Year-Round IPM Program Pages
When planning for possible pesticide applications in an IPM program, review and complete this checklist to consider practices that minimize environmental and efficacy problems.
Choose a pesticide from the Pest Management Guidelines for the target pest considering:
- Impact on natural enemies and pollinators. For more information see Protecting Natural Enemies and Pollinators.
- Potential for water quality problems using the UC IPM WaterTox database.
- Impact on aquatic invertebrates. For more information, see Pesticide Choice, UC ANR Publication 8161.
- Chemical mode of action if pesticide resistance is an issue. For more information, see Herbicide Resistance: Definition and Management Strategies, UC ANR Publication 8012.
- Endangered species that may be near your site. Find out using the Department of Pesticide Regulation's PRESCRIBE program.
Before an application
- Ensure that spray equipment is properly calibrated to deliver the desired pesticide amount for optimal coverage.
- Use appropriate spray nozzles and pressure to minimize off-site movement of pesticides.
- Avoid spraying during these conditions to avoid off-site movement of pesticides.
- Wind speed over 10 and under 3 mph
- Temperature inversions
- Just prior to rain or irrigation (unless it is an appropriate amount, such as when incorporating a soil-applied pesticide)
- At tractor speeds over 2 mph
- Identify and take special care to protect sensitive areas (for example, waterways or riparian areas) surrounding your application site.
- Review and follow labeling for pesticide handling, personal protection equipment (PPE) requirements, storage, and disposal guidelines.
- Check and follow restricted entry intervals (REI) and preharvest intervals (PHI).
After an application
- Record application date, product used, rate, and location of application.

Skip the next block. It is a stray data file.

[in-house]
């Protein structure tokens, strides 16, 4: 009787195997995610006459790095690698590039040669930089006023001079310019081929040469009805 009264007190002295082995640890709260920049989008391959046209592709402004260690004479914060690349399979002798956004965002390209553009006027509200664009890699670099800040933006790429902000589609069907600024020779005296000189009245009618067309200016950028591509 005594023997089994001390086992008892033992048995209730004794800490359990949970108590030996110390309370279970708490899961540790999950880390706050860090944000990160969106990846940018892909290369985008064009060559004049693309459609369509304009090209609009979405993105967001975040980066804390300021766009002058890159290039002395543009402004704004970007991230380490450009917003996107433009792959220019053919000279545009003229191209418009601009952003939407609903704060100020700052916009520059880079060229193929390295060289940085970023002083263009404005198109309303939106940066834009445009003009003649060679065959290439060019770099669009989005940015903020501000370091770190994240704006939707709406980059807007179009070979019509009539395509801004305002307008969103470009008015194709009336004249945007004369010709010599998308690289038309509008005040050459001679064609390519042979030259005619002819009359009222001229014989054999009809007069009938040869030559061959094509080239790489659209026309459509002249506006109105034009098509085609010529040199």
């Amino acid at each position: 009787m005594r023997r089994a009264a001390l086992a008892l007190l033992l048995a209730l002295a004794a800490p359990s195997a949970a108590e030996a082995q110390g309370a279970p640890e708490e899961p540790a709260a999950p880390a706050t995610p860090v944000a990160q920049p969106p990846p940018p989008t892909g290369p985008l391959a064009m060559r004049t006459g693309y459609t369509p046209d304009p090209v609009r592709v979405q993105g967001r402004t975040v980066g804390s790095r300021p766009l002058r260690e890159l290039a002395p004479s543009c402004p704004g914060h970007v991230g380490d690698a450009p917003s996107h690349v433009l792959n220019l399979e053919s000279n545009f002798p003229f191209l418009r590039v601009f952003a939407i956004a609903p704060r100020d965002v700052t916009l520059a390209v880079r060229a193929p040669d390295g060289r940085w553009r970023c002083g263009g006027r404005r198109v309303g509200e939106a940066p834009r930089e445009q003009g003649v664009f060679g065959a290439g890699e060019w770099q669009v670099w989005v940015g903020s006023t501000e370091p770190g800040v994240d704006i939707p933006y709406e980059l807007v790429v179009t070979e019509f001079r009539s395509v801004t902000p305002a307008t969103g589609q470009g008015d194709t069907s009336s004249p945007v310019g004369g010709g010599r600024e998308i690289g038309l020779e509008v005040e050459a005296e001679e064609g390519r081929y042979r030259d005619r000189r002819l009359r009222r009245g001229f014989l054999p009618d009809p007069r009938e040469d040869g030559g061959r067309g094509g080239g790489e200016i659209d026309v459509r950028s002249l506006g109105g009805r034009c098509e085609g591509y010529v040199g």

- Follow up to confirm that treatment was effective.
Consider water management practices that reduce pesticide movement off-site:
- Consult relevant publications:
- Reducing Runoff from Irrigated Lands: Orchard Floor Management Practices to Reduce Erosion and Protect Water Quality , UC ANR Publication 8202.
- Reducing Runoff from Irrigated Lands: Causes and Management of Runoff from Surface Irrigation in Orchards , UC ANR Publication 8214.
- Protecting Surface Water from Sediment-Associated Pesticides in Furrow-Irrigated Crops , UC ANR Publication 8403.
- Consult the Department of Pesticide Regulation Groundwater Protection Program (GWPA) website for pes-ticide information and mitigation measures.
- Install an irrigation recirculation or storage and reuse system. Redesign inlets into tailwater ditches to reduce erosion. For more information, see these publications:
- Reducing Runoff from Irrigated Lands: Tailwater Return Systems , UC ANR Publication 8225.
- Reducing Runoff from Irrigated Lands: Storing Runoff from Winter Rains , UC ANR Publication 8211.
- Use drip rather than sprinkler or flood irrigation.
- Limit irrigation to amount required using soil moisture monitoring and evapotranspiration (ET). For more information, see:
- Reducing Runoff from Irrigated Lands: Understanding Your Orchard’s Water Requirements , UC ANR Publication 8212.
- Using the Pressure Chamber for Irrigation Management in Walnut, Almond, and Prune , UC ANR Publication 8503.
- Consider using cover crops .
Consider practices that reduce air quality problems
- When possible, reduce volatile organic compound (VOC) emissions by decreasing the amount of pesticide applied, choosing low-emission management methods, and avoiding fumigants and emulsifiable concentrate (EC) formulations.
For more about mitigating the effects of pesticides, see the Mitigation page.